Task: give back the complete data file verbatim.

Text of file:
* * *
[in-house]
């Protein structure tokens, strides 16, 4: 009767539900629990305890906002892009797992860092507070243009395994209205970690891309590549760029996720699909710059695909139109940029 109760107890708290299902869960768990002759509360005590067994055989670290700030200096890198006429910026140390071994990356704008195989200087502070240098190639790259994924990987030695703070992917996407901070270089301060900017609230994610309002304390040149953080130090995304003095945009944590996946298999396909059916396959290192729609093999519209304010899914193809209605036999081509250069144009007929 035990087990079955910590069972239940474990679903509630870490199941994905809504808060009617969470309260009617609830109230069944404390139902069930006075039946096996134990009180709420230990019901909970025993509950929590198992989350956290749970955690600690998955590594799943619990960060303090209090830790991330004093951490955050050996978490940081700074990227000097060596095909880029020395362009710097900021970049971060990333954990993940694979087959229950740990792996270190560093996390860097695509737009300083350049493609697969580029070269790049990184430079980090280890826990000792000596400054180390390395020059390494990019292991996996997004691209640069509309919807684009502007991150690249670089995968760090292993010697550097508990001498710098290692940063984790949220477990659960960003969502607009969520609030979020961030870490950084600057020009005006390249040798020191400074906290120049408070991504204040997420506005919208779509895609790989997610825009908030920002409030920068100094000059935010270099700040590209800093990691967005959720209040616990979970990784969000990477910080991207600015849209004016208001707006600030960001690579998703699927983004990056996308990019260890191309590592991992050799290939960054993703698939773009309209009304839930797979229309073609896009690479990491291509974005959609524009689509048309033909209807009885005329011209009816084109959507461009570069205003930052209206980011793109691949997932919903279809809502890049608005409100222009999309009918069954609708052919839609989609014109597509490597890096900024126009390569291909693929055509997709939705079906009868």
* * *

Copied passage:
[in-house]
């Protein structure tokens, strides 16, 4: 009767539900629990305890906002892009797992860092507070243009395994209205970690891309590549760029996720699909710059695909139109940029 109760107890708290299902869960768990002759509360005590067994055989670290700030200096890198006429910026140390071994990356704008195989200087502070240098190639790259994924990987030695703070992917996407901070270089301060900017609230994610309002304390040149953080130090995304003095945009944590996946298999396909059916396959290192729609093999519209304010899914193809209605036999081509250069144009007929 035990087990079955910590069972239940474990679903509630870490199941994905809504808060009617969470309260009617609830109230069944404390139902069930006075039946096996134990009180709420230990019901909970025993509950929590198992989350956290749970955690600690998955590594799943619990960060303090209090830790991330004093951490955050050996978490940081700074990227000097060596095909880029020395362009710097900021970049971060990333954990993940694979087959229950740990792996270190560093996390860097695509737009300083350049493609697969580029070269790049990184430079980090280890826990000792000596400054180390390395020059390494990019292991996996997004691209640069509309919807684009502007991150690249670089995968760090292993010697550097508990001498710098290692940063984790949220477990659960960003969502607009969520609030979020961030870490950084600057020009005006390249040798020191400074906290120049408070991504204040997420506005919208779509895609790989997610825009908030920002409030920068100094000059935010270099700040590209800093990691967005959720209040616990979970990784969000990477910080991207600015849209004016208001707006600030960001690579998703699927983004990056996308990019260890191309590592991992050799290939960054993703698939773009309209009304839930797979229309073609896009690479990491291509974005959609524009689509048309033909209807009885005329011209009816084109959507461009570069205003930052209206980011793109691949997932919903279809809502890049608005409100222009999309009918069954609708052919839609989609014109597509490597890096900024126009390569291909693929055509997709939705079906009868």